Wheelchair drift boat

The Big Fish Boat Works craft, dubbed the Inspiration model, has a detachable ramp to allow the wheelchair to be rolled directly on to the floor of the boat where it can be tied down.

Hanging on the wall in Brett Nienhuis’ living room are three 8-inch-by-12-inch photos of an angler in a wheelchair reeling in a fish from a drift boat — an aluminum boat that Nienhuis built in his Lewistown shop.

“I still get choked up when I look at the photos,” he said.

The 16-foot boat, named the Inspiration model, was fitted with a door on the port (left) side to which a hideaway ramp can be fitted to roll a wheelchair onboard. Once on the craft, the wheelchair can be fastened down on a non-skid floor. A seat to the left of the wheelchair allows a guide easy access to help the angler fish.

“That’s my Mona Lisa,” Nienhuis said. “It’s hard to describe how good that feeling is. In my mind I don’t have to build another boat. I’m a Podunk nobody, but I came up with a way to do something that nobody else has.”

He built the boat “a thousand times” in his head before cutting a 27-inch-wide hole in the side and installing a hinged door with a seal at his shop, Big Fish Boat Works. To ensure it didn’t leak he loaded 13 people in the front of the craft while it was afloat.

WQW

In May, one of Nienhuis’ wheelchair-accessible boats debuted at Warriors and Quiet Waters, a 12-year-old Bozeman-based nonprofit that provides veterans, their caregivers and their spouses a chance to learn how to fly-fish, as well as an opportunity to spend a week fly-fishing in Montana with a guide.

So far the program has served close to 900 people, said Faye Nelson, executive director. From hosting 14 people in the first year WQW has expanded to cater to more than 100 people a year, a $1.8 million endeavor that doesn’t include volunteer hours.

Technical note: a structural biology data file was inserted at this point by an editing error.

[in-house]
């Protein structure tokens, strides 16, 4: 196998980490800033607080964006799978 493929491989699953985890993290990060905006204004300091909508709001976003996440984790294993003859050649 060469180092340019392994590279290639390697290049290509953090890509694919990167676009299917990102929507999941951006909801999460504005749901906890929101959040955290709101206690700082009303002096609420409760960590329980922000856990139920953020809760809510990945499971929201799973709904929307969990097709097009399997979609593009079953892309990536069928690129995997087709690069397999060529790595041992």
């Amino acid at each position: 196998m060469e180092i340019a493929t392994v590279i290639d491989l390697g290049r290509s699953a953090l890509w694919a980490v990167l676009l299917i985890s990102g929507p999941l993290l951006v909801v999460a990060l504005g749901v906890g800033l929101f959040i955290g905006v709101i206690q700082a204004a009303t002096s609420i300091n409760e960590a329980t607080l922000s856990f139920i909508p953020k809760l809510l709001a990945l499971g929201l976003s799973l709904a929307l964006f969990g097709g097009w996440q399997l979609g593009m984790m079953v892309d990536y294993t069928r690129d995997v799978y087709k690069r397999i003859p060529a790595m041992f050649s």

“It’s a high cost for a high-touch experience,” Nelson said.

The cost runs about $5,000 per warrior because WQW picks up the tab for airfare, food, lodging, transportation and also supplies each person with top-end fly-fishing gear they get to keep.

“We want to take every obstacle out of the way for them to continue this peaceful, mindful practice after they leave,” Nelson said.

Of those who have attended, 81% have continued fishing, she added.

“Our goal isn’t to turn everyone into a fly fisherman,” Nelson said. Instead, the idea is to get them to learn a way to experience an activity that’s peaceful and relaxing when they get home.

Guide approved

The 50-year-old Nienhuis can relate to WQW’s mission. His grandfather had Parkinson’s disease, was a veteran and was partially disabled. His father was a veteran who was 100% disabled. The men also taught him how to fish. Building a wheelchair-accessible boat honors Nienhuis’ connection to the sport, anglers and veterans.

“As far as I’m concerned, that’s the best boat I will ever build in my life,” Nienhuis said.

Bozeman guide Jesse LeNeve of Three Dog Outfitters was the first to paddle the boat for WQW. Considering its large size, he was pleased with how easy it rowed and appreciated its durability compared to the fiberglass boats he’s used to rowing.

“It’s got a really slick bottom on it,” LeNeve said. “You almost have to be careful unloading it” because it slides off the trailer so easy.

Water boy

Nienhuis grew up on Whidbey Island, just north of Seattle in the Puget Sound.

“We’d go salmon fishing every day after work,” he said.

After taking vo-tech classes in high school he got jobs working in boat yards before traveling to Alaska as a commercial fisherman and crabber.